Tuesday 3 December 2013

The Eccentric Days of Lord John Sackville

Lord John Sackville (John Philip Sackville, London, England, 22nd June 1713 - Lake Geneva, Switzerland, 3rd December 1765)

We've met quite a few political movers and shakers so far but not too many sporting stars of the Georgian era. Today's post is a man who had a foot in both of those camps as we say howzat to the rakish, cricketing Member of Parliament for Tamworth, Lord John Sackville.

Knole House, the Sackville family seat
Knole House, the Sackville family seat

Sackville was born the son of Elizabeth Colyear and career politician Lionel Sackville, 1st Duke of Dorset. Educated at Westminster and raised to follow his father into politics, the young man developed an abiding love of cricket and in 1734 enjoyed two notable achievements. Firstly he was elected as Member of Parliament for Tamworth and secondly, he captained the Kent team against Sussex at Sevenoaks. 

Sackville's cricket career lasted for almost a decade and he became an iconic figure in Kent, captaining his side to numerous victories including one against an All-England team, where Kent triumphed with just one wicket to spare. We cannot know whether his cricketing or political victories which was the greater source of pride but a quick straw poll of the cricketers in my circle has confirmed that winning political office is no contest for opening the batting in a county match.

Sackville's personal life was as eventful as his cricket career and he was known as a rake of highly questionable reputation, indulging his love for girls and gambling at every opportunity. Perhaps inevitably, this somewhat knockabout approach eventually resulted in a child and when Lady Frances Leveson-Gower , daughter of Earl Gower, gave birth to Sackville's son in 1744, the couple were married. The scandal caused a considerable rift between the bride and groom and their families, resulting in a drastic cut to Sackville's allowance.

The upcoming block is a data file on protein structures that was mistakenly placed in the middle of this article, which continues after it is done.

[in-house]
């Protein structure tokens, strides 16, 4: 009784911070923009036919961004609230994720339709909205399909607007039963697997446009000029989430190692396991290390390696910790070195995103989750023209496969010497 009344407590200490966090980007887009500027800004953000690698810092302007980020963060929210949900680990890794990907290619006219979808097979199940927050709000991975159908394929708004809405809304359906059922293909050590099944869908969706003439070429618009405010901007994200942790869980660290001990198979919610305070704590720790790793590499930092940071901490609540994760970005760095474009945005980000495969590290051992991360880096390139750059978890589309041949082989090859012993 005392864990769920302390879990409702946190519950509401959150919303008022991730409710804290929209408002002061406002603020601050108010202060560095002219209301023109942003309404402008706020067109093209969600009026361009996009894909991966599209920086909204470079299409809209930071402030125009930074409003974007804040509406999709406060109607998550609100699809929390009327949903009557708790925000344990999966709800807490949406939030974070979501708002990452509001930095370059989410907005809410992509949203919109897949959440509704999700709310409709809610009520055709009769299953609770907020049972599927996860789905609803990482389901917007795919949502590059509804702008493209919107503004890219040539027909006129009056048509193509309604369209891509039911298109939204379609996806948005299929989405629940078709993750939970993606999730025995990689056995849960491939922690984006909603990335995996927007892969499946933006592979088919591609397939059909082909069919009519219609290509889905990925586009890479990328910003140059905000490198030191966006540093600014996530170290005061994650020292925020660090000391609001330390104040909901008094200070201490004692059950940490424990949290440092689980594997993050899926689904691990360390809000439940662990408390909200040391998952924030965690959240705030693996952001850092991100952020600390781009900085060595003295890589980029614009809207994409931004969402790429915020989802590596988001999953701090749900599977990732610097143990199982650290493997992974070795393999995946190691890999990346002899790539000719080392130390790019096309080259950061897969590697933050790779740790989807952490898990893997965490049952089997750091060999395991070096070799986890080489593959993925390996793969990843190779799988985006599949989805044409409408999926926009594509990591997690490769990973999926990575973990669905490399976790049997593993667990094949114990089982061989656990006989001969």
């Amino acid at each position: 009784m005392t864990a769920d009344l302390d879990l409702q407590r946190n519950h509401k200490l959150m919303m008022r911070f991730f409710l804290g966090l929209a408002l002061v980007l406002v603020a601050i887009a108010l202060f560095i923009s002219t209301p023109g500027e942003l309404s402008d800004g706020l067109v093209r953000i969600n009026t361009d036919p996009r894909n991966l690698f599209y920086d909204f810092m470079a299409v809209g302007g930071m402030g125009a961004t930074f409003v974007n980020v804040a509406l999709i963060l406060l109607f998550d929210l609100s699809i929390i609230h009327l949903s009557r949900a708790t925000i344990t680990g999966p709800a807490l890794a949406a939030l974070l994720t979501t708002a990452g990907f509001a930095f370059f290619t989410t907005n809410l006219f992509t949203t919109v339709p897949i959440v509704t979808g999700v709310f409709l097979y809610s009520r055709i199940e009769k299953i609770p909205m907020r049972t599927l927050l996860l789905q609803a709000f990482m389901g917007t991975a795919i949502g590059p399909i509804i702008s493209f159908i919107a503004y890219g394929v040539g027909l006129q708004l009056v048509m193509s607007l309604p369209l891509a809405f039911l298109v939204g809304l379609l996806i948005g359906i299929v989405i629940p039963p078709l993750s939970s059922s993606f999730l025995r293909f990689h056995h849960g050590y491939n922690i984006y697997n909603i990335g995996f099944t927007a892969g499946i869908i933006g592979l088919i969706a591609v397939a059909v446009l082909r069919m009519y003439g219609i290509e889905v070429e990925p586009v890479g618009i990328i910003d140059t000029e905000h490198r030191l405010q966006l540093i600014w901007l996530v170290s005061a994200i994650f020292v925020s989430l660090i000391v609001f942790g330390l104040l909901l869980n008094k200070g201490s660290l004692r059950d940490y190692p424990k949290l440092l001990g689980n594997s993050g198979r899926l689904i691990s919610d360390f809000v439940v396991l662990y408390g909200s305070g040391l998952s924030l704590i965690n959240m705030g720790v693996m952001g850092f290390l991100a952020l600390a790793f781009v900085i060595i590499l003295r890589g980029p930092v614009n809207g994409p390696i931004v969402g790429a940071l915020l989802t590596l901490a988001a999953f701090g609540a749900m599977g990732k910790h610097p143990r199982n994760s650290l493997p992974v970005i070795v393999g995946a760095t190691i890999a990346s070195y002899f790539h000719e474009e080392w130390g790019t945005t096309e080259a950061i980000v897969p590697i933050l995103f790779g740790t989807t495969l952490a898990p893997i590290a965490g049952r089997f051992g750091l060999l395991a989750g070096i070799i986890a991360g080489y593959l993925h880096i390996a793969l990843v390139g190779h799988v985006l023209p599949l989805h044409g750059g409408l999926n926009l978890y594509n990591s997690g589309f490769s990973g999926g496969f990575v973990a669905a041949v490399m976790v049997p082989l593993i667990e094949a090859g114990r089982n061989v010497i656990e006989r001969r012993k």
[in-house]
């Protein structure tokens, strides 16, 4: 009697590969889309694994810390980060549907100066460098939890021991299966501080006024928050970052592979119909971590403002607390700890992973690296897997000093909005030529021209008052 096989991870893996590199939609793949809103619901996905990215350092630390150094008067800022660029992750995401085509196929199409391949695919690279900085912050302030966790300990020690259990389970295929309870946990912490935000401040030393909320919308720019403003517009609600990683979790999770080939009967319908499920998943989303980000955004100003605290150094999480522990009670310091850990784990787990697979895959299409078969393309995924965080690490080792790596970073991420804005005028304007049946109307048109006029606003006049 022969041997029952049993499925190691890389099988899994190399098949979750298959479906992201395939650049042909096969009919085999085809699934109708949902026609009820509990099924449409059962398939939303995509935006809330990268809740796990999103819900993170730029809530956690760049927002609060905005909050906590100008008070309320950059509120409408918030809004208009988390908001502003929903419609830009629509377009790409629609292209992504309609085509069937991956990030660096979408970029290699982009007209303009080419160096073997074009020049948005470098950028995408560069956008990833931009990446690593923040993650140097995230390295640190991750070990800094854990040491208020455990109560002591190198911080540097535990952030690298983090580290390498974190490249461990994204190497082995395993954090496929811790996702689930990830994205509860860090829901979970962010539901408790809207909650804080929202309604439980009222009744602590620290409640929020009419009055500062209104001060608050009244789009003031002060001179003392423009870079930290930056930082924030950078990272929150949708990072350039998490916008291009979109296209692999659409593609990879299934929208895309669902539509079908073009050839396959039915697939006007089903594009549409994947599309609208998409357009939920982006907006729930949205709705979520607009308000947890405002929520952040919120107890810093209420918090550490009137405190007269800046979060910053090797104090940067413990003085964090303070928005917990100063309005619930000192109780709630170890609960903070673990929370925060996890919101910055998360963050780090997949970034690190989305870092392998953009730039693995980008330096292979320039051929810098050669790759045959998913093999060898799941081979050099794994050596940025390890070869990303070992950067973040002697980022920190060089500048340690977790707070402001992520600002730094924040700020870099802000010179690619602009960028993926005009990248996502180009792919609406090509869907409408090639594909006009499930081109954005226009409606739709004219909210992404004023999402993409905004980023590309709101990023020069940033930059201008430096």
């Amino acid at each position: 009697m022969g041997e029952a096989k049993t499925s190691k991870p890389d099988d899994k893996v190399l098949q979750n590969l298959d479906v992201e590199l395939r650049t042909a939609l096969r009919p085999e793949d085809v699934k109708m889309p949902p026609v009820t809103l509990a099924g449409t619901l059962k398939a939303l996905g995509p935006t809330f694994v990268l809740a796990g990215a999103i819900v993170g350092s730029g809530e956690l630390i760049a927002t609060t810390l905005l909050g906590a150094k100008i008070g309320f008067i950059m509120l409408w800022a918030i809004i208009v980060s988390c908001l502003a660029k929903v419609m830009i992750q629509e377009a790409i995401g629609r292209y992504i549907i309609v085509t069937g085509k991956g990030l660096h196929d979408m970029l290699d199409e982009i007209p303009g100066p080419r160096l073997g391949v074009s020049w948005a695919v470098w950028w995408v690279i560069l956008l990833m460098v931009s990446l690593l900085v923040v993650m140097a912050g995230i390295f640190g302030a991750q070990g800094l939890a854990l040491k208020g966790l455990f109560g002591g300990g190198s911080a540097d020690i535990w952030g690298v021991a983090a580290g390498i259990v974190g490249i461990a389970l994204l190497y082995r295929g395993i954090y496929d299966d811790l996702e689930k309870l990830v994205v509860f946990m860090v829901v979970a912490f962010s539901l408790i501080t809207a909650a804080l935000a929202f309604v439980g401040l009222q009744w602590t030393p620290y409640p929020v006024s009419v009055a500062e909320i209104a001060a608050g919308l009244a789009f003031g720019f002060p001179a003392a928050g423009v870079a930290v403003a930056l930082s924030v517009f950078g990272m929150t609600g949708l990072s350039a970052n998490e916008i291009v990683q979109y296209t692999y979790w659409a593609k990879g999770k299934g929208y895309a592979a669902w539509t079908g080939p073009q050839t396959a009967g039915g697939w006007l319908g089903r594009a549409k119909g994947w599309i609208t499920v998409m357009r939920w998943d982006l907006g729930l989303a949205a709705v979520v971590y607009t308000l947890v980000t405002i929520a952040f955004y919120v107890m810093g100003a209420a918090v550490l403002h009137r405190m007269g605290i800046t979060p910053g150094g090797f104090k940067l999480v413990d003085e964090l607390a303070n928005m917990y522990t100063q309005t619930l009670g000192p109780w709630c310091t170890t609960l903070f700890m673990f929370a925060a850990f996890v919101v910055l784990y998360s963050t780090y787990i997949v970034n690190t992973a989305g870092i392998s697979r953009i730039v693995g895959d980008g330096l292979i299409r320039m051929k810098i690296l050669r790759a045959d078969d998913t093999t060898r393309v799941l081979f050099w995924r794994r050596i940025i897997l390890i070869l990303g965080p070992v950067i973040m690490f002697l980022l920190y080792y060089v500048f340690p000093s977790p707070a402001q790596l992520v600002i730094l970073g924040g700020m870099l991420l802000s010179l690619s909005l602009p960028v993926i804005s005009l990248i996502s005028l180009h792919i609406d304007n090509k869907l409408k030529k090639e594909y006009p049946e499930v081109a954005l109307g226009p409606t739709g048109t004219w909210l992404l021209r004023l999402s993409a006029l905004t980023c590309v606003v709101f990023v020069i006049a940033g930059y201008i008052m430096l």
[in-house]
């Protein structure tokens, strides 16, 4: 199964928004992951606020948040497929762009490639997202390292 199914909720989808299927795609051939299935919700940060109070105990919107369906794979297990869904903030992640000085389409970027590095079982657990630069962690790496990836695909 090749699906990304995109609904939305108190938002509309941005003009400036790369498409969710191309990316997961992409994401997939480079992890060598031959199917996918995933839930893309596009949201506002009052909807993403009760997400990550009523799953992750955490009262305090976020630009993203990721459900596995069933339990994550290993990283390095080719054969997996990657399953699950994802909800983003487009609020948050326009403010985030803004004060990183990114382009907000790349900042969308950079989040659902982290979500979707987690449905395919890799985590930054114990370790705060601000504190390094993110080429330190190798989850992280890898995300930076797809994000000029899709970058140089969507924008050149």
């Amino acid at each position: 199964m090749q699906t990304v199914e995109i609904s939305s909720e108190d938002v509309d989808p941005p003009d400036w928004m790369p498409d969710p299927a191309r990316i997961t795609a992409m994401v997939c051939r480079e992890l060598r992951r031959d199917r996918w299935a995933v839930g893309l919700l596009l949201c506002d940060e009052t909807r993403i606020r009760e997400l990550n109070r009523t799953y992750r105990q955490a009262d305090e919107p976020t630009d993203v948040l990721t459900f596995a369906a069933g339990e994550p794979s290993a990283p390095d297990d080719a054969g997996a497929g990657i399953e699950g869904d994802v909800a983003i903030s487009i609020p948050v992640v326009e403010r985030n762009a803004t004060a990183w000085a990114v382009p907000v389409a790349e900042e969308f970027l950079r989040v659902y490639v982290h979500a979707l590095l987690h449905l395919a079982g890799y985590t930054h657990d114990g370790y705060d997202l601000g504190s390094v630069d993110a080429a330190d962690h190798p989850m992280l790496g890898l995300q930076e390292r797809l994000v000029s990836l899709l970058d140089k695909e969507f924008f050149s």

However, the scandalous sportsman had a valuable ally in Frederick, Prince of Wales. The prince installed his friend as Lord of the Bedchamber and proved himself more than generous, topping up Sackville's salary to ensure that he suffered no embarrassment from the cut to his income.

For all his prowess at the wicket, Sackville proved a less than dynamic politician and prevaricated in the Chamber, happy to take his lead from his brother-in-law, Viscount Weymouth. Sackville's political career did not fly as high as his father's, outside interests and a mercurial personality too often distracting him from the business of government. In fact, Sackville was to prove more than eccentric and in his early 30s was confined in a private asylum, travelling to Lausanne for the good of his health upon his release. He remained in Switzerland until the end of his life and became a curious figure amongst the English community there, dishevelled and troubled yet always ready with a story or anecdote.

As the years wore on Sackville's mental and physical health deteriorated still further, leading some who knew him to speculate that he had become insane. He never returned to England and died at the age of 52, leaving his son to follow in his rakish, cricketing footsteps.

Do gad across to this follow up post for more about Sackville!


Anonymous said...

very interesting post ♥

Catherine Curzon said...

Thank you, sir!